Joan Aiken’s farewell – The Witch of Clatteringshaws

US Witch

Is this Joan Aiken’s self portrait?

The cover illustration of the U.S. edition of Joan Aiken’s last book shows the Witch of Clatteringshaws (who is also the incumbent district visitor, rail inspector and general dogsbody caring for her thankless small Scottish community) brandishing her golf club – not as the alternative broomstick that she rides, but as a pen. The artist, Jimmy Pickering has caught a nice double metaphor, because, just as there is a good deal of the young Joan Aiken in her fictitious alter ego, Dido Twite, whose energy and curiosity had driven so many of the earlier Wolves Chronicles stories, so there is quite a bit of her philosophical, older, writer self in Malise, the title character of The Witch of Clatteringshaws. 

Malise is unwittingly responsible for an unfinished story; she is in fact being punished for failing to bring it to a conclusion – just like Joan Aiken as the author of the Chronicles, she has set a mystery in motion but is still far from finding the solution. Exiled to a small town in far away Scotland, she works as a lowly District Witch, having failed in her special task to hear the last words of a dying Saint…she was supposed to record and pass on his prophecy for the future good of the the Kingdom, and now it is in trouble. Joan Aiken, like Malise and her cousin, Father Sam in his Grotto, was also living alone and wrestling with her own penance in her house aptly named The Hermitage.

Last words were very much on Joan Aiken’s mind; knowing that she didn’t have the strength to go on writing much longer, she was determined nevertheless to bring a conclusion to her own alternative history of England, and to the story of its enduring heroine, Dido Twite and her friend, now ‘King’ Simon.

The harrowing ending of Midwinter Nightingale, the previous and penultimate story in the series, had been written at a time of personal darkness, the ailing elderly King was deeply informed by her own dying husband and his haunting ghostly dreams; care for him took much of her time, but her dark mood had its effect on the book, and  by ending it so tragically she had broken many of her own rules for her fellow children’s writers:

Tragedy Endings Way to Write

The heartbreak of Dido could not be left as the end of the series into which she had poured so much of her own heart over the last fifty years, nor could she abandon her own world, leaving it in a state of division and disharmony, when she alone was responsible for the characters she had created, and the restoration of justice for the people in her world.

Joan Aiken spoke often about being haunted by the responsibility she felt to free Simon from the burden of Kingship, and therefore able pursue his friendship with Dido, and run away with her to new adventures. The obvious way would be to invent a new branch of the Royal Family Tree, create a long lost heir, someone with a better claim to the throne of England who would free Simon and therefore Dido, to return to their own lives…  This was like finding the last piece of a very complicated jigsaw puzzle of her own making over the last fifty years.  Her last task,  like that of Malise was to come up with the right words…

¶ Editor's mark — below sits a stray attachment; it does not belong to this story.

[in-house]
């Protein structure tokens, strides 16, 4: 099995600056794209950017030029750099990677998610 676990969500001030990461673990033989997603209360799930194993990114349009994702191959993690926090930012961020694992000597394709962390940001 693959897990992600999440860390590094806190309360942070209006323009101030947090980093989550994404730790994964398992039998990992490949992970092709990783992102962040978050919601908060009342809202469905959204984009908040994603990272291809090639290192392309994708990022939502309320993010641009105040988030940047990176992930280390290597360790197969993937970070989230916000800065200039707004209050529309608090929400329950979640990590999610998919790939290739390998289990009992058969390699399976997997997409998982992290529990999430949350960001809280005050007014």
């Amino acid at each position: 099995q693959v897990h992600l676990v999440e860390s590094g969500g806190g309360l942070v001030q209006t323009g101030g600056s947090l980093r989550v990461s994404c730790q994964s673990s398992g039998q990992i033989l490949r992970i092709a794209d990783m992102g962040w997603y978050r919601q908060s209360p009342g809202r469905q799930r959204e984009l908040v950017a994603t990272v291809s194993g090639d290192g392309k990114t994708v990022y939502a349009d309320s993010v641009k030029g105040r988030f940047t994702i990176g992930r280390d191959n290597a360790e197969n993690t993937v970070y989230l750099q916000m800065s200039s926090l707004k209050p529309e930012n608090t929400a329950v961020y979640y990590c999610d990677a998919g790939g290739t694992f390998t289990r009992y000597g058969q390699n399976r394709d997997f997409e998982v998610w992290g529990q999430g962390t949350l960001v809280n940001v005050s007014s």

Her solution was to turn The Witch of Clatteringshaws into a last crazy jig of a book, a plum pudding of Aiken history and humour, whose wise men include a Fool, as in Shakespeare’s Royal plays, who gives forthright but veiled advice to his master the King, and a talking parrot whose riddles everyone ignores throughout at their cost. Her alternate historical Kingdom of England now seems to be travelling backwards in time – there are prehistoric monsters alongside Celtic saints, but also forwards, with the introduction of A Roads and public conveniences. As readers have remarked, the book is perhaps short on description, but never on invention, with new characters like the marvellous Finnish Princess Jocandra, an eight foot troll who luckily finds England too provincial with its lack of reindeer, and so spares Simon from a disastrous Royal marriage. The Wendish invading armies are more like immigrants who become the backbone of a now emerging nation, and although Simon does struggle to rise to his Henry V moment with a mock Agincourt speech to his humble troops, he finds he can win his battles with a hilarious game where no one need die. The long suffering Dido Twite, continues indefatigable in defence of her fellow orphans, and even the elderly residents of a hellish care home, (another Aiken prophecy reflected in our desperate Covid ridden society?) and now in the person of Malise we meet another, painstaking, unassuming heroine who has the wit, but struggles, sympathetically, to find the words to save the world.

 So by hook and by crook, everything is finally brought to its happy conclusion, found, if not entirely fleshed out, and made buoyant by its humour and courage; villains are despatched, unfortunate victims are saved, and even the magical prehistoric creatures are dealt with or found new homes. Old friends are visited, or old villains reprieved, and those who know the Wolves Chronicles will feel they have had one last journey to the world of Joan Aiken.